That’s the problem with a film like this. If you dislike even one of the characters you’re meant to like or vice versa, it sort of breaks the narrative. Still, it wasn’t too big of a deal in the long run. The majority of the plot and the messages the film was trying to sell were still intact and I was content on buying most of it. The film doesn’t hesitate to tackle issues that are quite genuine and recent. It goes after priests and the way the church is presented in the modern day. Unlike W. (2008), it didn’t make me feel bad for the church though. I did, however, feel bad for Father James as a character.
Really what this film is to me is a murder mystery without the murder. So I mean, just a mystery, with the implication of murder. That whole being threatened angle does take a back seat for some time. It’s always looming over the main character of Father James but it’s not tackled directly until the end of the film.
Still it’s not that big of a problem. Overall the film does deal with the tones it presents rather competently. What more can you honestly ask of a film after that? It was shorter than I expected, and to be honest that’s a bonus for me. The film makes a creative and complex narrative in only an hour and a half, it’s commendable. Obviously it could have been better, but to be fair, it was quite a good film.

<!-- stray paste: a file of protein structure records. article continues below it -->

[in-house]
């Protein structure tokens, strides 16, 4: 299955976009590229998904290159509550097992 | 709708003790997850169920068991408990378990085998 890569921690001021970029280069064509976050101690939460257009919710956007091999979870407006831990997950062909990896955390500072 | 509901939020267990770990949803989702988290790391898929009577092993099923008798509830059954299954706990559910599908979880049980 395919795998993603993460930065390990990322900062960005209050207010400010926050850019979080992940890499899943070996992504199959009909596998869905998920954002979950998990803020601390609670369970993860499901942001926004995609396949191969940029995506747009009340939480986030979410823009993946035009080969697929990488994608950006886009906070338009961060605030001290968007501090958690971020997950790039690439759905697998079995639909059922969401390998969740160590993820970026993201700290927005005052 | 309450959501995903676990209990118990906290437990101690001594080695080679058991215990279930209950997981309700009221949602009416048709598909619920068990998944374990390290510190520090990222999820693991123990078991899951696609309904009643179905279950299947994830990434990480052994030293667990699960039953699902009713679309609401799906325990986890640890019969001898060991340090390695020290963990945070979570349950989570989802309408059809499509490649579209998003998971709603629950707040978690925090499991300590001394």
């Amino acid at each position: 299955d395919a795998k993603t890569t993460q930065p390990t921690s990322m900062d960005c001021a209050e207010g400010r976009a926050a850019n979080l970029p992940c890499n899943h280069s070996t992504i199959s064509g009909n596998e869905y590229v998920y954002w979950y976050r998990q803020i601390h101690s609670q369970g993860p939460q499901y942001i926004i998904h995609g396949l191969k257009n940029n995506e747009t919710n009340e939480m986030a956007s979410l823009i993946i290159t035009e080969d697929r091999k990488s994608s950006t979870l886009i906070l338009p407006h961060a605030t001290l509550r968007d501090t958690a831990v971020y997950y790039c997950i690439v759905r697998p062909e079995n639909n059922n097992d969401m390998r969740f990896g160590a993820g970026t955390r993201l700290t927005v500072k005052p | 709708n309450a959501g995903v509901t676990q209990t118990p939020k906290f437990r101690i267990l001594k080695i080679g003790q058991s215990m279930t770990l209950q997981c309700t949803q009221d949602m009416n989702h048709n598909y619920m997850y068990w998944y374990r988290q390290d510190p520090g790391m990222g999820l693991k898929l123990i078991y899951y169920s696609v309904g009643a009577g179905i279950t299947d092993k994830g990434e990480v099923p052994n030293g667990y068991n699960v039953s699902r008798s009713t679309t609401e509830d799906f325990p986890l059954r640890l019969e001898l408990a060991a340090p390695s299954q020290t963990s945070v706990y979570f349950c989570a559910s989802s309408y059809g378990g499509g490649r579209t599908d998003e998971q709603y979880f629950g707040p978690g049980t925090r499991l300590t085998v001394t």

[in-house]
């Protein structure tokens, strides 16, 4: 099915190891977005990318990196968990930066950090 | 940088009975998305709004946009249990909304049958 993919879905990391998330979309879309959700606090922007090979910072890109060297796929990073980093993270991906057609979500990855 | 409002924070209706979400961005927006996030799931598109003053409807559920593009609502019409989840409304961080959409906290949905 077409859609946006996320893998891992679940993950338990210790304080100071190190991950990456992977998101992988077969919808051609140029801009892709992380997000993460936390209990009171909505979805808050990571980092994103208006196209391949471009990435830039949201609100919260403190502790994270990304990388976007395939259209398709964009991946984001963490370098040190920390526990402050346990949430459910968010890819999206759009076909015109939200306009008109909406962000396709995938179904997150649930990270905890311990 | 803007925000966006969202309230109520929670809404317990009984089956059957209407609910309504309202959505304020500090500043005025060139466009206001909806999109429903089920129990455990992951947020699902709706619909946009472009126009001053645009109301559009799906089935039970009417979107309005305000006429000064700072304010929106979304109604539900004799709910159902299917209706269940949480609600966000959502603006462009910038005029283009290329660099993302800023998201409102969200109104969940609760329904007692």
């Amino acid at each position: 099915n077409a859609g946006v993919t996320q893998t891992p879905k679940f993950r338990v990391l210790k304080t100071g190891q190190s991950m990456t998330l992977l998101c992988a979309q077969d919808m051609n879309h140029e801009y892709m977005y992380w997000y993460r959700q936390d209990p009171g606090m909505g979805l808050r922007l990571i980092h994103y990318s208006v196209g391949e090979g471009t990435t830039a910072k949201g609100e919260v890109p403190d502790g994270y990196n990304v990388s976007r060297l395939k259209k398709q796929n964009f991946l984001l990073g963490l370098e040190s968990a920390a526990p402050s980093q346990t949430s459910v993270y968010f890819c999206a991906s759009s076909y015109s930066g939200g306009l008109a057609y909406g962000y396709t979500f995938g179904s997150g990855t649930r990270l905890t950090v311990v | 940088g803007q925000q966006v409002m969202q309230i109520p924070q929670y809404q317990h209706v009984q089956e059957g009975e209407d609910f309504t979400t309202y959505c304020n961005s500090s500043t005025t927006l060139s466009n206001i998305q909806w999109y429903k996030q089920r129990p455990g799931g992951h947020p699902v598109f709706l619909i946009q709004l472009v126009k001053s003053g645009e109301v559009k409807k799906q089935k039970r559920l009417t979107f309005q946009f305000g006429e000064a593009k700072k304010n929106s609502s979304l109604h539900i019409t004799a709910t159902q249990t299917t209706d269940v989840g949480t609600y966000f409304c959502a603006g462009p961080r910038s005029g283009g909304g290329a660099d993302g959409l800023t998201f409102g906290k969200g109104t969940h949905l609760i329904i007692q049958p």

I think, for me, the biggest selling point of this film is not the plot, but the actors within it. I was there for Dylan Moran and Chris O’Dowd. Leaving this film, I wasn’t disappointed, to be honest I don’t know what to think of the ending. I didn’t make notes for the last twenty minutes of the film, I sort of just zoned out and stared at the TV. A good bit of foreshadowing in the early parts of the film only added to the finale and the final act of the film. Still, that’s what film is all about, adding to the narrative. Give it a watch, you might like it if you hate priests as much as the people in this film.